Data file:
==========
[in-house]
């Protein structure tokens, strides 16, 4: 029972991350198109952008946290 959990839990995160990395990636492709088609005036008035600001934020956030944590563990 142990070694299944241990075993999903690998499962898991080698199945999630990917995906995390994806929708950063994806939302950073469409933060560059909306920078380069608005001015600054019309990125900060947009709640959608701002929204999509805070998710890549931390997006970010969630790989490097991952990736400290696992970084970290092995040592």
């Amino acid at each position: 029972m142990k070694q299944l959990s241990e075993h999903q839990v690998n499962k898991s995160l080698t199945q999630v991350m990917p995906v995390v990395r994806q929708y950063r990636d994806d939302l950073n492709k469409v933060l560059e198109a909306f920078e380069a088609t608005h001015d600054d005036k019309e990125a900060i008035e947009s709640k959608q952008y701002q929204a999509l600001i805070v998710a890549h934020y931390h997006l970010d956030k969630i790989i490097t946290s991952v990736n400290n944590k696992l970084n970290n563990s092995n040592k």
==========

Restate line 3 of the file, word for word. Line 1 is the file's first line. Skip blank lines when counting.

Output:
């Amino acid at each position: 029972m142990k070694q299944l959990s241990e075993h999903q839990v690998n499962k898991s995160l080698t199945q999630v991350m990917p995906v995390v990395r994806q929708y950063r990636d994806d939302l950073n492709k469409v933060l560059e198109a909306f920078e380069a088609t608005h001015d600054d005036k019309e990125a900060i008035e947009s709640k959608q952008y701002q929204a999509l600001i805070v998710a890549h934020y931390h997006l970010d956030k969630i790989i490097t946290s991952v990736n400290n944590k696992l970084n970290n563990s092995n040592k």